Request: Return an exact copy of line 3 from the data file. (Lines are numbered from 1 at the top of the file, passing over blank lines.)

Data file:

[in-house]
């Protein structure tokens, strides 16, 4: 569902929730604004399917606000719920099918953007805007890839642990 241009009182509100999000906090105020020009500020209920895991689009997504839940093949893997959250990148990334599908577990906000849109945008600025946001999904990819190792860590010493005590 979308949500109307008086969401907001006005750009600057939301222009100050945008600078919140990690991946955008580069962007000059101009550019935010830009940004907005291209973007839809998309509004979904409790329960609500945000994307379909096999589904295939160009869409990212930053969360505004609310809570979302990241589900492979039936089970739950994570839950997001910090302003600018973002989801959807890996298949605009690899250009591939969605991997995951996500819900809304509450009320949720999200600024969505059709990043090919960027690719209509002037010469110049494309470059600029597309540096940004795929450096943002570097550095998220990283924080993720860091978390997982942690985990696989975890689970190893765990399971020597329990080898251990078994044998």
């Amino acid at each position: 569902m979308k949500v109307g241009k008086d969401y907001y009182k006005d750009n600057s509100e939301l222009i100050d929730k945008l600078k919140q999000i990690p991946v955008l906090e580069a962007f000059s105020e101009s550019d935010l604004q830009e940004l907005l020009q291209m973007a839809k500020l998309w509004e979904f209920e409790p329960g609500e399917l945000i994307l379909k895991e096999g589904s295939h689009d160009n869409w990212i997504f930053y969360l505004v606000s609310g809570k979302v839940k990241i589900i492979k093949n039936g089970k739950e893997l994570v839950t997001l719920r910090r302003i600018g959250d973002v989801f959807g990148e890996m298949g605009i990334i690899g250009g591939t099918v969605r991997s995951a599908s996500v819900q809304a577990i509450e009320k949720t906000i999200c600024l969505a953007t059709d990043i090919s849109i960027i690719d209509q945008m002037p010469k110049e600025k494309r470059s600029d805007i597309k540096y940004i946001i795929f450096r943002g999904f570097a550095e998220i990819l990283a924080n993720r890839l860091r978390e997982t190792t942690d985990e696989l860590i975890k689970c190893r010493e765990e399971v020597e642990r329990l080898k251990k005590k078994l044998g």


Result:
């Amino acid at each position: 569902m979308k949500v109307g241009k008086d969401y907001y009182k006005d750009n600057s509100e939301l222009i100050d929730k945008l600078k919140q999000i990690p991946v955008l906090e580069a962007f000059s105020e101009s550019d935010l604004q830009e940004l907005l020009q291209m973007a839809k500020l998309w509004e979904f209920e409790p329960g609500e399917l945000i994307l379909k895991e096999g589904s295939h689009d160009n869409w990212i997504f930053y969360l505004v606000s609310g809570k979302v839940k990241i589900i492979k093949n039936g089970k739950e893997l994570v839950t997001l719920r910090r302003i600018g959250d973002v989801f959807g990148e890996m298949g605009i990334i690899g250009g591939t099918v969605r991997s995951a599908s996500v819900q809304a577990i509450e009320k949720t906000i999200c600024l969505a953007t059709d990043i090919s849109i960027i690719d209509q945008m002037p010469k110049e600025k494309r470059s600029d805007i597309k540096y940004i946001i795929f450096r943002g999904f570097a550095e998220i990819l990283a924080n993720r890839l860091r978390e997982t190792t942690d985990e696989l860590i975890k689970c190893r010493e765990e399971v020597e642990r329990l080898k251990k005590k078994l044998g």